GBG Sherwood Forest Day
David Harvey started us off in the company of Edwin of Northumbria – the eponymous Edwin of Edwinstowe, home to the Sherwood Forest Visitors’ Centre.
The heart of the day, however, began in the shadow of the ‘heart of oak’, the Great Oak or Major Oak in Sherwood Forest, with John Cotterill’s thought-provoking introduction to the social legacy of Robin Hood. This was a stand that demonstrated the best of battlefield guiding, as we engaged in debate around the fact and fiction associated with composite characters, and were treated to a ‘can you name that Robin?’ exercise that was insightful … not least, as some of us showed our ages! Decamping from the Visitors’ Centre, we were also treated to a closer inspection through a tour of the Royal Lancers and Nottinghamshire Yeomanry Museum, which is based in the central courtyard at Thoresby Hall.
The overwhelming impression was that this small museum offers a rich, well-presented, and highly informative overview of the evolving history of amalgamated regiments. The Royal Lancers are an armoured cavalry regiment in 1 Armoured Infantry Brigade. Their infamous motto is one of the most recognisable in the British Army, striking intentional fear into their enemies with the skull and crossbones, and ‘Death or Glory’. The Sherwood Rangers Yeomanry has served with distinction, in particular during the Second World War – as an Army Reserves Squadron, it is the only reserves unit with unbroken service in armour since the end of that period of conflict; it is now known as A (SRY) Squadron Royal Yeomanry. And while the South Nottinghamshire Hussars was raised as a volunteer cavalry regiment in 1794, it rerolled as an artillery regiment in 1922, until 307 (SNH Yeomanry) Battery Royal Artillery went into suspended animation in 2014. Highlights of this visit – with thanks to the curator, Mick Holtby – included exhibits such as the copper bugle used in the charge of the 17th Lancers at the Battle of Balaclava, in 1854 (giving the deserved nuance to the phrase ‘Charge of the Light Brigade’), the 21st Lancers at Omdurman, 1898, and several displays that brought the Sherwood Rangers Yeomanry’s work into perspective.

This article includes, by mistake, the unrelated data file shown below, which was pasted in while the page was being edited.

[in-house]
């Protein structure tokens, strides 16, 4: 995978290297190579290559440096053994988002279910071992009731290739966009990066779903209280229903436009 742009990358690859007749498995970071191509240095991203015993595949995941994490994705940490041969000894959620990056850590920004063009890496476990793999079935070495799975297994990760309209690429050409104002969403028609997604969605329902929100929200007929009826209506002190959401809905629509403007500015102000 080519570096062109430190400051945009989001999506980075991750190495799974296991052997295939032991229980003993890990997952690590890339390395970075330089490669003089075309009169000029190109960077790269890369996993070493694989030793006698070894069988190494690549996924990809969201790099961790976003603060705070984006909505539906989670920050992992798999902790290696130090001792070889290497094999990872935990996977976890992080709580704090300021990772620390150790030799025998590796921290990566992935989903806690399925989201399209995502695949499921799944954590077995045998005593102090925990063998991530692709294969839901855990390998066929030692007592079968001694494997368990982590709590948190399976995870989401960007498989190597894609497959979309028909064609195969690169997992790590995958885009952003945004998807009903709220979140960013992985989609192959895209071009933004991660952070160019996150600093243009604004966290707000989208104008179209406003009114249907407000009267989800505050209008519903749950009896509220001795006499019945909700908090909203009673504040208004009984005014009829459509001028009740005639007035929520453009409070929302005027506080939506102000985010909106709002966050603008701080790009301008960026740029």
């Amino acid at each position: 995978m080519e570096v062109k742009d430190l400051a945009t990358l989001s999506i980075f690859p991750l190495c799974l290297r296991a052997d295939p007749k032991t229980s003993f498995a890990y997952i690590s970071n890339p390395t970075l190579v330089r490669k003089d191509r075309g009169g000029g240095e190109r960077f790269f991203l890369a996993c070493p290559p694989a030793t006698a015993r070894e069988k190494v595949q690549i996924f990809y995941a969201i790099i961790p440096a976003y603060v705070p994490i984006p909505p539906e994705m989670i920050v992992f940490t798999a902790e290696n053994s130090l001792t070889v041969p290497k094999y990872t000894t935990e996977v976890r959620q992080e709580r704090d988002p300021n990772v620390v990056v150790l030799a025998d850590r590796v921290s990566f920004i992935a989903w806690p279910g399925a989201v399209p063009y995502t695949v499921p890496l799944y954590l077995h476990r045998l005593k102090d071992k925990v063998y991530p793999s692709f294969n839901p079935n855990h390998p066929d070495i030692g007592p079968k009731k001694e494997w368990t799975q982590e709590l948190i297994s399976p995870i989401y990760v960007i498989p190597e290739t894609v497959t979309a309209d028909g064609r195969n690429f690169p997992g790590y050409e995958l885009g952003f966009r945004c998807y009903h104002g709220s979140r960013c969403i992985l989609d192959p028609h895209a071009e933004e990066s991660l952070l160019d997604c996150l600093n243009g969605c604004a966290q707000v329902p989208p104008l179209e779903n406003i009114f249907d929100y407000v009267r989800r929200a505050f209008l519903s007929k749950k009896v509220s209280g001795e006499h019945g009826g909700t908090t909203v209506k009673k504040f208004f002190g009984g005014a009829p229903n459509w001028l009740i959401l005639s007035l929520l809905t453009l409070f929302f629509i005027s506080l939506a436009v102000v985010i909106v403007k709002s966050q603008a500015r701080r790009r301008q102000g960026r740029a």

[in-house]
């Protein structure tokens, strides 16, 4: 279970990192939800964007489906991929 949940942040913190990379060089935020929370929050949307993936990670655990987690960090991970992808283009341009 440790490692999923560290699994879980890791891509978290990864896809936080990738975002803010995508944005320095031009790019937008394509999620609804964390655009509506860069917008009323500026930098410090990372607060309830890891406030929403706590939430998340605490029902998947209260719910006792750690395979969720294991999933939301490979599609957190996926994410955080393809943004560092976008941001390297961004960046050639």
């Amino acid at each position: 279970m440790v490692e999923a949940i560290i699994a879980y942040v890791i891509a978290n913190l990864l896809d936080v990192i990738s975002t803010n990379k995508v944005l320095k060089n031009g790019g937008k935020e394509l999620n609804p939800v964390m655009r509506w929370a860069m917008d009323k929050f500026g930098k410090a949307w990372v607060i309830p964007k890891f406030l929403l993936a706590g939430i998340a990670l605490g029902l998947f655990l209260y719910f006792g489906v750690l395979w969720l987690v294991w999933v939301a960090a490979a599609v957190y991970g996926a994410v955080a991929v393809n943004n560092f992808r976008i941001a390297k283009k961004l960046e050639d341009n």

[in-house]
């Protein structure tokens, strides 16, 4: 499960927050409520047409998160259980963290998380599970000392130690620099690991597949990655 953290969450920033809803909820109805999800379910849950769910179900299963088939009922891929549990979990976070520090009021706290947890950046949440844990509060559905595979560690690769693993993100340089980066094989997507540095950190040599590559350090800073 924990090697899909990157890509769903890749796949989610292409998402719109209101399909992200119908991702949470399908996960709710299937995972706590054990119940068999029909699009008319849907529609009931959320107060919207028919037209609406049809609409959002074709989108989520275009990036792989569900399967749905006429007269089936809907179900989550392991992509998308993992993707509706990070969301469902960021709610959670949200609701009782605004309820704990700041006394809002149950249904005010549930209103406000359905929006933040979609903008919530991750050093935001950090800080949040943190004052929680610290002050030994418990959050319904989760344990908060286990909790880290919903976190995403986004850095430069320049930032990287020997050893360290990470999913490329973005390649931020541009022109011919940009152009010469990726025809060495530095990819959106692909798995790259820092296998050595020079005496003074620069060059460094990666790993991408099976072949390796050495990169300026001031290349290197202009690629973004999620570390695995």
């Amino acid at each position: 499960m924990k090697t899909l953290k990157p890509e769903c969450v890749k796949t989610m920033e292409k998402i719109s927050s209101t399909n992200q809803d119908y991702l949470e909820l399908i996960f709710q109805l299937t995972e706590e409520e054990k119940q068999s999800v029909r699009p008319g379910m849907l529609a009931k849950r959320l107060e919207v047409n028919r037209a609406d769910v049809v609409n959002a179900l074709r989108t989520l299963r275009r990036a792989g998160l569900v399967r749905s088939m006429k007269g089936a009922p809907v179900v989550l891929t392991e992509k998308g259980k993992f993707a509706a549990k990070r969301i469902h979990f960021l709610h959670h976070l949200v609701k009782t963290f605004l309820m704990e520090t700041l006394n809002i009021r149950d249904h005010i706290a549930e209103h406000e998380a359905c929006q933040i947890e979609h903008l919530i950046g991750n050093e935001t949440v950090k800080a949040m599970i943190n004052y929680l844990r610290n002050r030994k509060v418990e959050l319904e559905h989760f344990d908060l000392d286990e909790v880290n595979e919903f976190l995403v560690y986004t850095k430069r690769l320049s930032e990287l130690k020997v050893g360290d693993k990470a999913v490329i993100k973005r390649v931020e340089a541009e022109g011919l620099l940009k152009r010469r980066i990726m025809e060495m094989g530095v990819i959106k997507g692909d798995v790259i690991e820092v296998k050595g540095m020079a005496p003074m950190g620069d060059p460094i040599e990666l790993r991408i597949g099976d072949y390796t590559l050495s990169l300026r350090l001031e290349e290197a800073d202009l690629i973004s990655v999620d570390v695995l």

One of the highlights of the day, however, was seeing one of our Guides in full flow, as John Cotterill’s next stands took the group to Clipstone Camp. Sitting ‘in theatre’ at the trenches that have been reconstructed within Sherwood Pines Forest Park, the group listened attentively to John Cotterill’s detailed narrative, covering the history of the camp’s evolving role in the First World War. Following on from this introduction, it was then a short drive to see the site of Clipstone Camp and hospital – where our imaginations were aided by the excellent handouts of photographs and sitemaps, putting the location into context. Andy Johnson was ‘tail end Charlie’ today, taking us to see the RAF Halifax Bomber memorial (MZ519-LKU) at the end of the day. Set in a small clearing of British oaks and Canadian maples, the monument pays fitting tribute to the British and Canadian crew that crashed there during the Second World War – a great overview of the squadron, too.
Proof (as if we needed it), that with great planning and some excellent preparation and determination can get us back onto the battlefields or connected again with conflict in some way. The weather couldn’t have been better; the company was excellent; the stands were educational, entertaining, and collaborative – is there any better way to engage your audience than through informed debate?! – and the whole day was enjoyed by Guild members old and new. Something for everyone. Thanks to John, David, Andy, and everyone who made it a great day.